Self-Censorship: The buck stops with you

We’re all familiar with the term ‘Censorship’, aren’t we? As a teenager, my understanding of this term was a bit different. I thought of it as an evil act, practiced by a bunch of old people, which took away all the fun from watching television. Oh, to be young and innocent…those were the days! As I grew older, I came to understand the various paradoxes and attributes that this term characterized. However, one such paradox or oxymoron if you will, that stood out for me the most was ‘Self-Censorship’. If you’re pondering as to why I choose to call it that, let me draw your attention to how Wikipedia defines these terms.

“Censorship is the suppression of speech or other public communication which may be considered objectionable, harmful, sensitive, or inconvenient to the general body of people as determined by a government, media outlet, or other controlling body.”

“Self-censorship is the act of censoring or classifying one’s own work, out of fear of, or deference to, the sensibilities of others, without overt pressure from any specific party or institution of authority.”

Media and Press agencies have for long been practicing self-censorship, though their motives maybe questionable. Filmmakers abstain from adding certain scenes to their film, which displays good judgment on their part. I’ve had people preaching self-censorship to me all my life, right from my folks to my teachers and even my bosses. But what does it really mean?

I heard Salman Rushdie, renowned novelist of Indian origin, talk about self-censorship at a recent interview. In context of the whole Jaipur Literature Festival and the Satanic Verses controversy, the interviewer asked Rushdie if in hindsight he would’ve done things differently and whether he would’ve practiced self-censorship while penning the Satanic Verses. Rushdie replied, saying “Self-censorship would be the death of art”. I haven’t really picked a side in this battle, and hence I may not be able to talk solely ‘for’ or ‘against’ it. But here’s my thought; why does art or literature have to be all about uninhibited self-expression? Would a bit of restrain, in the interest of harmony, hurt? I believe that everybody has their right to freedom of expression, but not to the extent of defaming or obscenely representing a community or their beliefs. I feel that Rushdie could’ve said his story without drawing allusions to Prophet Muhammad or the Holy Quran. Prolific painter, M.F. Husain could’ve still showcased his artistry without painting Hindu deities in sexually suggestive poses.  Having said that, please be rest assured that I’m not taking the side of those goons who choose to wreak havoc under the pretense of being spiritually motivated!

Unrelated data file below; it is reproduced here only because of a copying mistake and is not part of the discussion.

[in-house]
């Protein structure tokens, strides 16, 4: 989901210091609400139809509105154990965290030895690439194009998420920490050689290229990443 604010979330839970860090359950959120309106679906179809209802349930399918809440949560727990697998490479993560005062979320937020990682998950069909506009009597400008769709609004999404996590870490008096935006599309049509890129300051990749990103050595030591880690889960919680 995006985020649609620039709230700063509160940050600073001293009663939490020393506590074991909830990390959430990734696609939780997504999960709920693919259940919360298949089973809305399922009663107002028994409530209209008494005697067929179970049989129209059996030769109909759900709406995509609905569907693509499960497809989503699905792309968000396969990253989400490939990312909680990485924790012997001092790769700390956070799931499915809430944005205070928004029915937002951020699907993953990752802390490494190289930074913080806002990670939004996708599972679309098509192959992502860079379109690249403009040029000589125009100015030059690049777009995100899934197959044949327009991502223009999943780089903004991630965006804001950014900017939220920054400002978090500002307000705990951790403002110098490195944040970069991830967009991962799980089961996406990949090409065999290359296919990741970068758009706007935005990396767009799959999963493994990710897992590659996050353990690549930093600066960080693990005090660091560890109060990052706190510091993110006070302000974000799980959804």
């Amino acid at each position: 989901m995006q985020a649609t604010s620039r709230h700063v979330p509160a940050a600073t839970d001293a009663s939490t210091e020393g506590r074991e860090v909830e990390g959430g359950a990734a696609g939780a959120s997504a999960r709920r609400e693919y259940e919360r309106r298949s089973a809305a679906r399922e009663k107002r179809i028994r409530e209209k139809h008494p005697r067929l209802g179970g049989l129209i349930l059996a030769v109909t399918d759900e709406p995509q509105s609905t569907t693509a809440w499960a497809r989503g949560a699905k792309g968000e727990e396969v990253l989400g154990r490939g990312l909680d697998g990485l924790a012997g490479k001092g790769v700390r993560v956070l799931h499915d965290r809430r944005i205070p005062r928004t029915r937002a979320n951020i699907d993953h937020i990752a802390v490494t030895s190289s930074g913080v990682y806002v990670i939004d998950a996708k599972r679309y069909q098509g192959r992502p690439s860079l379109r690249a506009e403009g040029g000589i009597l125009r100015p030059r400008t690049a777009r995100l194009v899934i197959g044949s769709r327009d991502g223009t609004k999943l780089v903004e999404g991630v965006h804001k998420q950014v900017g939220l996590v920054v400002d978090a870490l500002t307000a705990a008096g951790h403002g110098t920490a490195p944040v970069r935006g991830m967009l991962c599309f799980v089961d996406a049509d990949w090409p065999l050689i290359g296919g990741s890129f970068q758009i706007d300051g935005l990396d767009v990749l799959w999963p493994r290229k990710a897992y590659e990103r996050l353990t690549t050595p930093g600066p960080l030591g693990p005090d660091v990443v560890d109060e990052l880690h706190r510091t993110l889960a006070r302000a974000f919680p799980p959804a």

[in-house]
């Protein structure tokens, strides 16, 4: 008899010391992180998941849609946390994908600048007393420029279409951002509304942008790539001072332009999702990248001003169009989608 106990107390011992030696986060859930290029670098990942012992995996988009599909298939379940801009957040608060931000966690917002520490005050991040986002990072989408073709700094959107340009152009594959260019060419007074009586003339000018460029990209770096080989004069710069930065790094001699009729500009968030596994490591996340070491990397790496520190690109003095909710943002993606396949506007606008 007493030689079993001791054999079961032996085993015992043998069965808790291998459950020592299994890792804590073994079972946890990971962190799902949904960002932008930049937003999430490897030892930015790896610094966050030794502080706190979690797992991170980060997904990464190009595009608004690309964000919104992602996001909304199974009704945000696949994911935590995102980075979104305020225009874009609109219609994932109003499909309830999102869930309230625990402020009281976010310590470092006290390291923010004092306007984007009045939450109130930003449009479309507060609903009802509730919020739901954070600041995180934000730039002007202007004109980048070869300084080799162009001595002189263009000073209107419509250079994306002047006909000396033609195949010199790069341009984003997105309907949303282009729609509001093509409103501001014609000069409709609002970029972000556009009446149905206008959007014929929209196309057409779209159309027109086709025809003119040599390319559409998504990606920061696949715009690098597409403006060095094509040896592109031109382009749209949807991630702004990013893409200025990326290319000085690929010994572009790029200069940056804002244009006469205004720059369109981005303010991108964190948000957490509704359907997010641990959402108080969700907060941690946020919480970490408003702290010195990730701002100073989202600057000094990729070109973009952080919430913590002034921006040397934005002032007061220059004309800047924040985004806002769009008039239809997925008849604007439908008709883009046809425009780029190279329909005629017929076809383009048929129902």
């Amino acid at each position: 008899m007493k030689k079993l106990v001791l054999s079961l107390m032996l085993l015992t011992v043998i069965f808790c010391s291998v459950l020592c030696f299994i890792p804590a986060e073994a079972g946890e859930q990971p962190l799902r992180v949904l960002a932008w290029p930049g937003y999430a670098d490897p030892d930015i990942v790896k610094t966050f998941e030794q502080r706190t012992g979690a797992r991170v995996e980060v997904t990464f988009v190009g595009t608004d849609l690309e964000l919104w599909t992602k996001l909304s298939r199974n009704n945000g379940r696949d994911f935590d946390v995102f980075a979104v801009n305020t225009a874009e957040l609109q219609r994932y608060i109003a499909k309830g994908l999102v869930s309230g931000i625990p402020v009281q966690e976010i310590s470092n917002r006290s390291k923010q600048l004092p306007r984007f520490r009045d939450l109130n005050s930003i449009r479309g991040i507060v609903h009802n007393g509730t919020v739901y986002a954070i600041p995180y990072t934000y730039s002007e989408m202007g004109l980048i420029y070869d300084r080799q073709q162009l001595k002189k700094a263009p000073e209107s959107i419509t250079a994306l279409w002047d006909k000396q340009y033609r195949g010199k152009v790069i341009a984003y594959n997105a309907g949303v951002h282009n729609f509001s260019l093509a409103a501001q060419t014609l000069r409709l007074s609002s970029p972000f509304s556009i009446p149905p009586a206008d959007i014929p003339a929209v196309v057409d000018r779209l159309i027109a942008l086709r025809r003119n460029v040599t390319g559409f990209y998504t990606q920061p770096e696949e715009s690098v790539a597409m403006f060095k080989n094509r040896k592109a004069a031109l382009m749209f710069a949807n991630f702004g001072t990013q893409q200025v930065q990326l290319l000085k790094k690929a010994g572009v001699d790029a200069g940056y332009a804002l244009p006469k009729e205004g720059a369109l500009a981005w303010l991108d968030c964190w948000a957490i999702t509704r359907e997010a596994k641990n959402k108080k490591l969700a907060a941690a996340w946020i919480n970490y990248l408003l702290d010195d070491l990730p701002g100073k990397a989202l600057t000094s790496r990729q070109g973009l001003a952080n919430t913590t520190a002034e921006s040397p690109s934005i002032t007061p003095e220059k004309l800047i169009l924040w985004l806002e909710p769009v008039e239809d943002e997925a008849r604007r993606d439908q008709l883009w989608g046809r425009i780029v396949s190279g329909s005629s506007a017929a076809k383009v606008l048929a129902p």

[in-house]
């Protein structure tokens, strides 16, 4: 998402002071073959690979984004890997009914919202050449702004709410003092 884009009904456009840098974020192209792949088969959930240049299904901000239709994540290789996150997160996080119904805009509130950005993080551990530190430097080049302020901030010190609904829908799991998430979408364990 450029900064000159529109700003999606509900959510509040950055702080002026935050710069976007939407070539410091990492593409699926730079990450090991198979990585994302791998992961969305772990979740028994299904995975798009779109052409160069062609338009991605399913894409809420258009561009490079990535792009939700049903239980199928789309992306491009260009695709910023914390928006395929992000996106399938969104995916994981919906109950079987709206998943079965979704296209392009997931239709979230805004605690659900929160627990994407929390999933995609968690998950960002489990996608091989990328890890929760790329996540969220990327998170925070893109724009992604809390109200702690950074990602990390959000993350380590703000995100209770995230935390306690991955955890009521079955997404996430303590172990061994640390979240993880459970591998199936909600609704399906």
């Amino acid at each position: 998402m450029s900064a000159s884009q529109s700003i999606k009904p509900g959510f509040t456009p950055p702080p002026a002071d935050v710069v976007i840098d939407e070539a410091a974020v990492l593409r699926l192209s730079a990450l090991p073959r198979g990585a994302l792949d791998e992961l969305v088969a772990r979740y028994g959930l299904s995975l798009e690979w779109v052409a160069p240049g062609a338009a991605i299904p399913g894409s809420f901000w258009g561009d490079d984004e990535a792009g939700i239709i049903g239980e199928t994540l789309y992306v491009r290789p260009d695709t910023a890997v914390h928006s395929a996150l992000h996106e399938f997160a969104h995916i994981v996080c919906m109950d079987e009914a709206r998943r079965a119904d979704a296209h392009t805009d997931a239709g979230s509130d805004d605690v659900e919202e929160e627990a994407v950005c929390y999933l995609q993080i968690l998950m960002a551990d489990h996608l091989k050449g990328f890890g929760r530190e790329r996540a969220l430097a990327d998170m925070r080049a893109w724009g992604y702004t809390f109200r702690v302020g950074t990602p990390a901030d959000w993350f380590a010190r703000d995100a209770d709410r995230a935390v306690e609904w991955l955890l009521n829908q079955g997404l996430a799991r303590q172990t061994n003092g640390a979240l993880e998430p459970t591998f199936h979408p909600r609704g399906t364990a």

The SOPAPIPA fallout between US lawmakers and internet giants, which was in the news, was closely followed by a lot of spectators worldwide.  The imminent result of this feud was that these laws were shelved until a consensus could be reached. While back home in India, the government was engaged in a futile effort to thrust it’s prowess upon these internet giants. I’m not sure what the Indian government’s expectations were when they kicked-up this storm, but clearly they had no idea what they were talking about. Pre-screening each internet posting before it gets published, really? What were they thinking! However, this does actuate an interesting debate – Can self-censorship prove to be an underlying solution to address the issues of piracy and objectionable content? Being the optimist that I’m, my opinion is that it can! It’s certainly not a permanent fix to the earlier mentioned issues, nor is it addressing the crux of the problem, but it’s a start. Adopting China-like authoritarian policies is not going to help solve anything, it’ll only make matters worse; remember that it’s human nature to be defiant.

Here’s a clipping of what Google’s CBO had to say on this subject.

Governments and lawmakers aren’t the only ones who’re finding it difficult to enforce restrictions on online content. Organizations around the world are finding themselves in a catch-22 situation. On one hand they want their employees and fans to participate in online conversations about the brand and on the other, they want to moderate what’s being said. The sooner they realize that they are going to have to choose, the better. The key lies in creating cognizance and educating people about the consequences of their actions and the extent of impairment it could cause for the brand. In a world where the line between personal and professional is getting diluted, organizations must take it upon themselves to coach their employees about the merits of self-censorship. How often have we heard stories of people loosing their jobs over an unsolicited comment that they made online, which could’ve been easily averted had they practiced self-censorship. Exactly my point!

Freedom of Expression is a statutory right but he who uses it thoughtfully is wiser than the rest. Whether we choose to accept it or not, our actions don’t affect just us. I apologize for being crude but you’re a hypocrite if you practice self-expression at the cost of offending the community at large. Unlike censorship, self-censorship cannot be imposed; it’s just something you do. Peace.

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